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Geoff Johnson: Learning to read doesn't just happen

Reading to — and later with — young children every day has been proven to improve cognitive skills and to assist the emergence of the ability to think and understand.
Cindy Blackstock reads her latest children’s book, Spirit Bear: Echoes of the Past, to Alistair Sharp at the ­Victoria Conference Centre last fall. Reading to — and later with — young ­children every day has been proven to improve ­cognitive skills and to assist the overall process of ­cognitive development, writes Geoff Johnson. ADRIAN LAM, TIMES COLONIST

According to an overwhelming number of studies, way too numerous to ­mention, reading to preschool children is the ­single most important activity for ­building the foundation for the understandings and skills essential for eventual reading ­fluency.

Those abilities, in turn, are the key to a successful school experience from ­kindergarten to post-doctorate levels.

Reading to — and later with — young children every day has been proven to improve cognitive skills and to assist the overall process of cognitive development, the emergence of the ability to think and understand.

Reading to children, especially ­preschool children, involves the ­construction of thought processes, ­including remembering, problem-solving and even decision-making, from ­childhood through adolescence to ­adulthood.

Starting in infancy, just listening to a trusted adult read can help with ­language acquisition, communication skills, social skills and literacy skills, all of which are recognized by child ­psychologists, ­pediatricians and early-childhood ­educators as an essential preparation for success in a school system that relies heavily on the printed word as a path to new knowledge.

Children’s literature has always been one of the best ways to help kids ­understand the world around them ­without necessarily having to experience that world for themselves before they are ready. Reading to children helps to expose them to all types of subjects and concepts, while at the same time building an understanding of the complexities of humanity that could not be achieved in any other way.

Children’s books come in a variety of character voices, types of plot and levels of vocabulary, with diverse value systems represented by the characters. The really good children’s books almost always ­possess certain characteristics. One of those is an interesting story, which is basically what makes younger listeners, and later young readers, invest their time and persistence in a specific book.

It is worth considering that the ­target audience is composed of children whose vocabulary is generally not that ­complex yet, so the use of comparatively ­simple language in a children’s book is a good place to start. Repetitive rhythmic ­language is also fun (for example, Brown Bear, Brown Bear, What Do You See? by Bill Martin Jr.).

Most importantly, in order for a book to be considered worthwhile, it should have a message that teaches children some important lessons about life in ­general. Whether the book is about friendship, family, love, courage or acceptance of others who seem different from the reader, the message of a really good children’s book should be clear, ­honest and valuable.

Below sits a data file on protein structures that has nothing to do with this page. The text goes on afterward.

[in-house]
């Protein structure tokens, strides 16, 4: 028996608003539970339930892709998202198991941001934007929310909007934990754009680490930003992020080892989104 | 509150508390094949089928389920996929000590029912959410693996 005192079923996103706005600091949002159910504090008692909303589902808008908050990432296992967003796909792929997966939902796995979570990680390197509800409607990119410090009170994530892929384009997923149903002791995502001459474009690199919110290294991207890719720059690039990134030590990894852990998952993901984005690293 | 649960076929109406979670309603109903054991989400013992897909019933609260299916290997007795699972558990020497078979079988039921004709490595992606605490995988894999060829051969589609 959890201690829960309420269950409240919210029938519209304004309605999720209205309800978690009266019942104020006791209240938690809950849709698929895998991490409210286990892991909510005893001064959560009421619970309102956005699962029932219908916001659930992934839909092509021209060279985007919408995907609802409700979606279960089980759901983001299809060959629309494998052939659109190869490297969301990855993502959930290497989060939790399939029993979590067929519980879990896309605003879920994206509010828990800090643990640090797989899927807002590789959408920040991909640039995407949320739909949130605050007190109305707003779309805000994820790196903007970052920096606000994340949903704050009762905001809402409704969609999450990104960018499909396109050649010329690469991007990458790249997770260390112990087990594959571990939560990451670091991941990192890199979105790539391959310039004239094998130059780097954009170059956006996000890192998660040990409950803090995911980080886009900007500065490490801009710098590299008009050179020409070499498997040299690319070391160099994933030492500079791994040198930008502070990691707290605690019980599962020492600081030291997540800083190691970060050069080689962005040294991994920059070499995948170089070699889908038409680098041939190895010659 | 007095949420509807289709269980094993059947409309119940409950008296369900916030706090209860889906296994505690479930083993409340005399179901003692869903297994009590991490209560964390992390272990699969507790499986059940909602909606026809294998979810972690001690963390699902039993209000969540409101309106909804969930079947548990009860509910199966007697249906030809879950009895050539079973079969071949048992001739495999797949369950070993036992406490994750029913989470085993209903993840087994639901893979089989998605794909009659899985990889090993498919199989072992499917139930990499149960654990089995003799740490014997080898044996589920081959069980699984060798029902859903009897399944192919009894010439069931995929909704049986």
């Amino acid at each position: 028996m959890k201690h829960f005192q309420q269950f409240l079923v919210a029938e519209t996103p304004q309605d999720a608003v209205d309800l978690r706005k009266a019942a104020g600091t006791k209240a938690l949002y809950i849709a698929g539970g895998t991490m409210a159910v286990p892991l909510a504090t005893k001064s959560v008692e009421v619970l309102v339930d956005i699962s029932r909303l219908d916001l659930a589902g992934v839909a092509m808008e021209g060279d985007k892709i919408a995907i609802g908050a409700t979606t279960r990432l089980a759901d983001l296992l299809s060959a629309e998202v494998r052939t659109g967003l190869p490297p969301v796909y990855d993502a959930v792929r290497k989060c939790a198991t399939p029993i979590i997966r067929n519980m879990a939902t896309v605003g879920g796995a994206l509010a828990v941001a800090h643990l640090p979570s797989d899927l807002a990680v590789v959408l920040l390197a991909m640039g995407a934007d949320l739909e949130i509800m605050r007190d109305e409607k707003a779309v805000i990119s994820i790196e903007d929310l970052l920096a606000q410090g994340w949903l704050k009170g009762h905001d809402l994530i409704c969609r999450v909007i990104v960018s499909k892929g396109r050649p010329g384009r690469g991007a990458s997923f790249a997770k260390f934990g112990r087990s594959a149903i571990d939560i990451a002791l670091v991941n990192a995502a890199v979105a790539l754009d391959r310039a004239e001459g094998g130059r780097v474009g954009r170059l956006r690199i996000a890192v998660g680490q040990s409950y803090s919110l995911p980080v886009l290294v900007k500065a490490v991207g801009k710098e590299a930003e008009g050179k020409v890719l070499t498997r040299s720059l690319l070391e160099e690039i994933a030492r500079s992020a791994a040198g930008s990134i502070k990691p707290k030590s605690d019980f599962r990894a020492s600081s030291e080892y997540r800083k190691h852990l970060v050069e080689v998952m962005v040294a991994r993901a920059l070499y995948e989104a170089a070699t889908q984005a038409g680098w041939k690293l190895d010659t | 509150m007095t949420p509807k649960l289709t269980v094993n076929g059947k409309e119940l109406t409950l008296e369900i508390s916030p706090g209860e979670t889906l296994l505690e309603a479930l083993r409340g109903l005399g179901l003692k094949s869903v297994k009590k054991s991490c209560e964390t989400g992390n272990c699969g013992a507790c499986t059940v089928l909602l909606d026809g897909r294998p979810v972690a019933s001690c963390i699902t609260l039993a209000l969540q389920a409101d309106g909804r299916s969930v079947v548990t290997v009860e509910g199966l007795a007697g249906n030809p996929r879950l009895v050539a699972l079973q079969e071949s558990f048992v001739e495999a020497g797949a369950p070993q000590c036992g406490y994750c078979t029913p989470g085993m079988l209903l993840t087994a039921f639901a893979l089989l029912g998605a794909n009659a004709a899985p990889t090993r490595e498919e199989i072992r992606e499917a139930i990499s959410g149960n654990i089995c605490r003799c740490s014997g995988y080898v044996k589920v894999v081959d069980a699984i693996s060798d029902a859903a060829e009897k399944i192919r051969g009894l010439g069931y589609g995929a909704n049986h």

The people in the story should seem real, even if the story itself is clearly a fantasy (think Alice in Wonderland or Peter Pan). The characters should be easy for a child to relate to. Some ­children’s books are even intended, at the level of metaphor, to be read by adults.

Illustrations that are simple, clear and align with the story should expand on and clarify the words in the story. ­Illustrations are essential — especially if the plot isn’t overly predictable and has clever twists.

Some quick googling by parents or a visit to your local public library or library website will provide information about the best children’s books, sorted by recommended age group. The list will usually include a brief synopsis of the stories and characters.

Learning to read doesn’t just happen. A little more googling will provide further information on the observable features of a child’s stages of learning to read. Those stages range from pre-reading behaviours, where a child “pretends” to read and can retell a story when ­looking at pages of a book previously read to him or her, right through to reading ­fluency (being able to read quickly and with understanding).

Later on, the goal is for the reader to develop critical comprehension — ­relating what a child knows or has ­experienced to an understanding of new feelings, new attitudes and how to explore issues from one or more ­perspectives.

As Katherine Patterson — winner of two National Book Awards and a writer best known for children’s ­novels, ­including Bridge to Terabithia — explains: “It is not enough to simply teach children to read; we have to give them something worth reading. Something that will stretch their imaginations — ­something that will help them make sense of their own lives and encourage them to reach out toward people whose lives are quite different from their own.”

Geoff Johnson is a former superintendent of schools.